Kampala City Traders Association (Kacita) has petitioned Parliament over high interest rates on loans and other barriers that are threatening their businesses.
They say the cost of doing business is spiralling and demand government intervention.
While meeting the Deputy Speaker of Parliament, Mr Thomas Tayebwa, on Tuesday, traders said banks are charging exorbitant interest rates, adding that they need a special fund and import substitution funds to recover.
Mr Thadeus Musoke Nagenda, the chairperson of Kacita, said while government set up post Covid-19 recovery funds, members of the association have not benefited.
He said banks are already auctioning businesses, buildings and other assets that were used as collateral for borrowing money.
“We are trying as Kacita to lobby different government agencies and we are imploring your office to see how best you can assist our comrades while in such tricky situations,” Mr Musoke said.
He said: “Through you deputy speaker, we request you to see how this fund can be implemented urgently to save millions of traders who are excited about this fund to make sure we champion Ugandan products on the market.”
He said traders who support the strategy of import substitution have seen their businesses crumble because of high interest loans.
“We request the government to see how this strategy can be simplified because we are tired of struggling to travel to China or Turkey. If we can manufacture locally and we divert the normal traders and champion them into local investors, this can be a very vibrant effort to Uganda’s economy,” he said.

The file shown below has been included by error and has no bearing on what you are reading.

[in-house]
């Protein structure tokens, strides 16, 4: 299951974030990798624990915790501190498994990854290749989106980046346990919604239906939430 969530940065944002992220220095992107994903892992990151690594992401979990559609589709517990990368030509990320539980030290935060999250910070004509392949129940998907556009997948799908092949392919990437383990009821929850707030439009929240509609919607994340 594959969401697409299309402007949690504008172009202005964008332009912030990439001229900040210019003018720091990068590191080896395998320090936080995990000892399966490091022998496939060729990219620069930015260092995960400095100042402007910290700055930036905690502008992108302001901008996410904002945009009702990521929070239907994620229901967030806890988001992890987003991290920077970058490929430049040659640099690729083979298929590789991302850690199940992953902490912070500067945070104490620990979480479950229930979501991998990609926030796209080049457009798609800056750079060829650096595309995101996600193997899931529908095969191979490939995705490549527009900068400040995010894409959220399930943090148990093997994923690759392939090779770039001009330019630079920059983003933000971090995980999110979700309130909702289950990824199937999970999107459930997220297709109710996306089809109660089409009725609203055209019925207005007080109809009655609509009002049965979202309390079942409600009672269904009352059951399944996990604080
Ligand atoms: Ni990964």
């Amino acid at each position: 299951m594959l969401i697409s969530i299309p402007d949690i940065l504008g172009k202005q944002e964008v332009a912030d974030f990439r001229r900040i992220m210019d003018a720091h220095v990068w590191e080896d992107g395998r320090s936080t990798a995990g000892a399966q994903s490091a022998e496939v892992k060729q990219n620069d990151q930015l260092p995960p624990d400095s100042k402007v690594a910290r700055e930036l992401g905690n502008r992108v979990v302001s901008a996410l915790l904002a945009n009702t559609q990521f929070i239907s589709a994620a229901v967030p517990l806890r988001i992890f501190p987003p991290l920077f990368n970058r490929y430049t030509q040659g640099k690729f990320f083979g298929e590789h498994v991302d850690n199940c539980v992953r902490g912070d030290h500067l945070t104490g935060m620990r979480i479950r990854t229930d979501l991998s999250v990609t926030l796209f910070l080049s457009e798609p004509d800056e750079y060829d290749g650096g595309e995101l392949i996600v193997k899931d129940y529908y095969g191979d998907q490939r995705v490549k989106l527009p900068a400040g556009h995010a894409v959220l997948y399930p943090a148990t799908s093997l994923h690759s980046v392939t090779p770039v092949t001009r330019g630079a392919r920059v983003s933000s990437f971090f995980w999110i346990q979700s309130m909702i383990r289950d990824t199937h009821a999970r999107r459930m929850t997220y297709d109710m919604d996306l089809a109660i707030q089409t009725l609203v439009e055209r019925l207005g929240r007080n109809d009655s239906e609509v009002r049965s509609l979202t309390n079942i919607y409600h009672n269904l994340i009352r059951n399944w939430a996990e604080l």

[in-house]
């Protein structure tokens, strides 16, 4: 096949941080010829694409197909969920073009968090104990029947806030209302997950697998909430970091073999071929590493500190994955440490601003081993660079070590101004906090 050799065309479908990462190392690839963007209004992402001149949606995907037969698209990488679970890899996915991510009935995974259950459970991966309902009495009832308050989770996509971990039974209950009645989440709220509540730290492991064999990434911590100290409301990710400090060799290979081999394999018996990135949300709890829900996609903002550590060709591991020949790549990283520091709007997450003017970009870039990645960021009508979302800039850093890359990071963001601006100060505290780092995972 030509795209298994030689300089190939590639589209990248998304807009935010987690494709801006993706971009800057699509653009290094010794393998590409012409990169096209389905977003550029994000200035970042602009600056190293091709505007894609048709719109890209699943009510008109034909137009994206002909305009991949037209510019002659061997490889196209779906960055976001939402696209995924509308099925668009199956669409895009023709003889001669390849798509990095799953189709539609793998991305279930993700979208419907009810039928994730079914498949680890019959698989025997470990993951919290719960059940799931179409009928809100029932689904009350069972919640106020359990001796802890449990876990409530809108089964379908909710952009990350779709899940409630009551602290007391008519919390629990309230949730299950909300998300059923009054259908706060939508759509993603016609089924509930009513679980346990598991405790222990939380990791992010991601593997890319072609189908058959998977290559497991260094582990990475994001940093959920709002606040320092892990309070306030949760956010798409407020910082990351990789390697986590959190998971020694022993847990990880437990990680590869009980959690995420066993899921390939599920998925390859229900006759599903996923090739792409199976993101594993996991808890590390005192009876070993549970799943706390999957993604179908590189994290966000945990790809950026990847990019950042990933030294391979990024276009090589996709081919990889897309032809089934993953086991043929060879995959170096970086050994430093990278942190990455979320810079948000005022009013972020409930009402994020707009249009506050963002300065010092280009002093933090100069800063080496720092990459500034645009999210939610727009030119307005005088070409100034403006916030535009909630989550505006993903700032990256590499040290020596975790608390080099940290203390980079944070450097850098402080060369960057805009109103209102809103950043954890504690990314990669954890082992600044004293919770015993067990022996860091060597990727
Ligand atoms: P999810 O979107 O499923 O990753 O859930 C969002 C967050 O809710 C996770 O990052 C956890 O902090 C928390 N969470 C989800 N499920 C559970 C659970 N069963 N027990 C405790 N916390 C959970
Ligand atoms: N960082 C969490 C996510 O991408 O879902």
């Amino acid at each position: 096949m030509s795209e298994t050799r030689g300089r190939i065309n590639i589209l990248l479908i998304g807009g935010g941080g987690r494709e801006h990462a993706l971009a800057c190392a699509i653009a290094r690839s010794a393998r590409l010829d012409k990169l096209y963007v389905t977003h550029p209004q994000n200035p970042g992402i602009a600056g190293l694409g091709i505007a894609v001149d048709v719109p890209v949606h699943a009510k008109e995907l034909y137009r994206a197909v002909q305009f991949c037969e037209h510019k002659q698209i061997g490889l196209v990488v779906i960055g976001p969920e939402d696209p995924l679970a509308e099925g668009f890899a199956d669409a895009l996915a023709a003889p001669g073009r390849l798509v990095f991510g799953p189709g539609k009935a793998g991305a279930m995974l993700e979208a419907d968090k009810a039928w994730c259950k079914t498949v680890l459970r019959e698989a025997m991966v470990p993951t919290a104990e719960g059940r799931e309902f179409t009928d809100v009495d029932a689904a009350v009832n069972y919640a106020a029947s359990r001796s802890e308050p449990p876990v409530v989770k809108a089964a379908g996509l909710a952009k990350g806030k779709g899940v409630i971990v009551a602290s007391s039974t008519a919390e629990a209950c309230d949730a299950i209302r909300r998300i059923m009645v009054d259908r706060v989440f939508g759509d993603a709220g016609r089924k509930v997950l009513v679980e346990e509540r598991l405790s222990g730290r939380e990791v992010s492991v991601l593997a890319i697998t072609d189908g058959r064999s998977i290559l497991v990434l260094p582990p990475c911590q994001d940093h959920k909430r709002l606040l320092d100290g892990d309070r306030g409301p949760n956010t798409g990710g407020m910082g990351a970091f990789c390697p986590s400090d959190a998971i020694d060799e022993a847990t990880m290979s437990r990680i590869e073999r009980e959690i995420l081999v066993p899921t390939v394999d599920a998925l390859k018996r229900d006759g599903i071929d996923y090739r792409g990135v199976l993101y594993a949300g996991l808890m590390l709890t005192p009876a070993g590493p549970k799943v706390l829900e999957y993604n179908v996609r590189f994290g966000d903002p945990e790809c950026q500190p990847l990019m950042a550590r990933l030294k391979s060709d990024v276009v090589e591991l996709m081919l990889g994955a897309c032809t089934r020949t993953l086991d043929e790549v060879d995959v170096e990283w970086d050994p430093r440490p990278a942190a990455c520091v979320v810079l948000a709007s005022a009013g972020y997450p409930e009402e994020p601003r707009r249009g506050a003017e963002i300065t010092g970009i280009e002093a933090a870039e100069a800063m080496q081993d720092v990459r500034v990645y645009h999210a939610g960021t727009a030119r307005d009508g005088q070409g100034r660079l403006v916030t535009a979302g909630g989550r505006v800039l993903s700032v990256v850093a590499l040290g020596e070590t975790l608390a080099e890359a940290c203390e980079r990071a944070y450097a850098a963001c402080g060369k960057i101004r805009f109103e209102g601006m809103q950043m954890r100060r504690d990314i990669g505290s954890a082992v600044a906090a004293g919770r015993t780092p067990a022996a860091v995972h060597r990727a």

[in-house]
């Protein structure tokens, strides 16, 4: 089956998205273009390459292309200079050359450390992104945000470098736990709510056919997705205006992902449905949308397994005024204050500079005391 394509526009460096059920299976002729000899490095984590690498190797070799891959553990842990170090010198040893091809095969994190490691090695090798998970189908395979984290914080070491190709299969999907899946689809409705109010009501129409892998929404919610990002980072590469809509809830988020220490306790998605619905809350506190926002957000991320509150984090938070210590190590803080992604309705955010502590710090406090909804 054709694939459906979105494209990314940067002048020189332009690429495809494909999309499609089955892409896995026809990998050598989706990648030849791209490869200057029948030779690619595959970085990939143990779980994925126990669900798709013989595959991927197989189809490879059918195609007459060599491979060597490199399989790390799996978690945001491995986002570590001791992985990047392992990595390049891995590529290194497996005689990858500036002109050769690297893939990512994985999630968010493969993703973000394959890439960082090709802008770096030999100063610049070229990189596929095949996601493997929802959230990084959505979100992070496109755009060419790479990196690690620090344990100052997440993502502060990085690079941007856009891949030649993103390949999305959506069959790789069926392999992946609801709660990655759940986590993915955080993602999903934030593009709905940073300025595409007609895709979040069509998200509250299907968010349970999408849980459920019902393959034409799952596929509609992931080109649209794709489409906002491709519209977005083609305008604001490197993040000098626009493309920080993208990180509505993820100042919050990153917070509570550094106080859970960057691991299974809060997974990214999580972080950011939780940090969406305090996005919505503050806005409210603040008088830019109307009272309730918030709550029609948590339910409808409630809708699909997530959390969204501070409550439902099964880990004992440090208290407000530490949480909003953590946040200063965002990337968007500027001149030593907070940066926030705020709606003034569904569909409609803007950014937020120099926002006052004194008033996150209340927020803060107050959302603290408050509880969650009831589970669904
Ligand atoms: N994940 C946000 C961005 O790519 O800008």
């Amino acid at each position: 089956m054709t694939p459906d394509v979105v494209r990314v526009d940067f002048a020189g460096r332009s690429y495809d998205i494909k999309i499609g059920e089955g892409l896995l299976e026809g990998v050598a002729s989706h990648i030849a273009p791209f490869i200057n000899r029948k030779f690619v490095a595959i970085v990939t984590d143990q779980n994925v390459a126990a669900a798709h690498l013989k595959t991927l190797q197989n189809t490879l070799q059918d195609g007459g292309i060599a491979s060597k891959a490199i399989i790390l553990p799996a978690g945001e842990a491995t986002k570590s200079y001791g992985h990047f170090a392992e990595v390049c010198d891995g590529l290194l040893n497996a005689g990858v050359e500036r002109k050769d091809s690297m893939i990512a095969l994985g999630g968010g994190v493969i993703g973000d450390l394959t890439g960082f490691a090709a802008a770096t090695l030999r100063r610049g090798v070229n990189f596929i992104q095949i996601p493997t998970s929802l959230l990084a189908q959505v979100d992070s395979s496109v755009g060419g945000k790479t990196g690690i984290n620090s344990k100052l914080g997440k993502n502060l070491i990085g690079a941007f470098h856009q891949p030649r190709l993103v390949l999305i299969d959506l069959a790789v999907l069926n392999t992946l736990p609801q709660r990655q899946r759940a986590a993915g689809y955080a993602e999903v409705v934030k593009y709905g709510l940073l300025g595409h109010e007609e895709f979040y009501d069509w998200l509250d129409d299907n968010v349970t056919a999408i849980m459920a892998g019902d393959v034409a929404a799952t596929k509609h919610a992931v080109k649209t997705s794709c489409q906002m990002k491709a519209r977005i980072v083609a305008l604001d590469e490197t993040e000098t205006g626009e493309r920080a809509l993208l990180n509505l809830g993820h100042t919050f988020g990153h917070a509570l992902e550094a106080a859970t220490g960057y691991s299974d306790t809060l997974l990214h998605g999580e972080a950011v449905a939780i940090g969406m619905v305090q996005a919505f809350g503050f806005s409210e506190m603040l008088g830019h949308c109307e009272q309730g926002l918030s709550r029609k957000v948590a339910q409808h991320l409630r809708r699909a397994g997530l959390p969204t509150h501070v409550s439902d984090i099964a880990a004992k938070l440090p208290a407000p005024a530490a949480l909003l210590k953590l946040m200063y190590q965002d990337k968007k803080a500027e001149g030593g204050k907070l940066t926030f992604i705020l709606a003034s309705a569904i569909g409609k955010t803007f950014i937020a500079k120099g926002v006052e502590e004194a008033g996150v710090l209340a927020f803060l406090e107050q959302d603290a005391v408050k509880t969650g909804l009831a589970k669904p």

Mr Tayebwa referred the traders to the committee of trade, tourism and industry.
“I implored them to join UNBS in the fight against sub-standard products on the market and also support the government’s efforts in the fight against Ebola,” he twitted.
Earlier in the meeting, Mr Tayebwa said: “Parliament is always open for you, we value our relationship with you and we are also happy to see that strikes of Kacita have reduced. With dialogue and boardroom engagements, you will achieve more, but on the streets, you swallow more teargas and batons. So I want to encourage you [to continue] with this spirit of dialogue,” he said.
Mr Tayebwa added that the committee would meet the various stakeholders to ensure that the voices of the traders are amplified.